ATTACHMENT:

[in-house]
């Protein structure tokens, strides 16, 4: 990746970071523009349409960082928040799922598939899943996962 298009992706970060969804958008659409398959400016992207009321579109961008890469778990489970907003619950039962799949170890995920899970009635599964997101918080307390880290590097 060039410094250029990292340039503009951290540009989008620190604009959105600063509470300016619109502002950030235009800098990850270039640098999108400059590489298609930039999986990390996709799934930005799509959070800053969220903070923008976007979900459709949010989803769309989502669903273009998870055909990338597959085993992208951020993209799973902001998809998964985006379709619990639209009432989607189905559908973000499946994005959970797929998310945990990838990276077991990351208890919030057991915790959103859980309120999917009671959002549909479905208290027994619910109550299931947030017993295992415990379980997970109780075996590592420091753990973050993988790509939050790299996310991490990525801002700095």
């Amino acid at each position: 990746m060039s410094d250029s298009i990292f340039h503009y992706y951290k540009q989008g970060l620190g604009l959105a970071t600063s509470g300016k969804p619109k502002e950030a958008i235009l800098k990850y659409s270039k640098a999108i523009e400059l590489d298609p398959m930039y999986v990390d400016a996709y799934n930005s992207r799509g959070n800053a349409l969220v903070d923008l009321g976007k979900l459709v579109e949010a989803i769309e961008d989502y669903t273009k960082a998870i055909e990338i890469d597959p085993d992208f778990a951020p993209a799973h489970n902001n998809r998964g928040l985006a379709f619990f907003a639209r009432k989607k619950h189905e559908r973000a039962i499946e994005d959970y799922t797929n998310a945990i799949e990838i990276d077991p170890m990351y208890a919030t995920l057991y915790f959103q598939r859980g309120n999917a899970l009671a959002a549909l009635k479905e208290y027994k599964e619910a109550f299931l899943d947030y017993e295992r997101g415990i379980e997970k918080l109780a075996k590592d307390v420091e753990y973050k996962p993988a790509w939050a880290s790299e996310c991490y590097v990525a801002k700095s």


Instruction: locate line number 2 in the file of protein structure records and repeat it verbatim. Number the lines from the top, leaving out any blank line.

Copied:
């Protein structure tokens, strides 16, 4: 990746970071523009349409960082928040799922598939899943996962 298009992706970060969804958008659409398959400016992207009321579109961008890469778990489970907003619950039962799949170890995920899970009635599964997101918080307390880290590097 060039410094250029990292340039503009951290540009989008620190604009959105600063509470300016619109502002950030235009800098990850270039640098999108400059590489298609930039999986990390996709799934930005799509959070800053969220903070923008976007979900459709949010989803769309989502669903273009998870055909990338597959085993992208951020993209799973902001998809998964985006379709619990639209009432989607189905559908973000499946994005959970797929998310945990990838990276077991990351208890919030057991915790959103859980309120999917009671959002549909479905208290027994619910109550299931947030017993295992415990379980997970109780075996590592420091753990973050993988790509939050790299996310991490990525801002700095």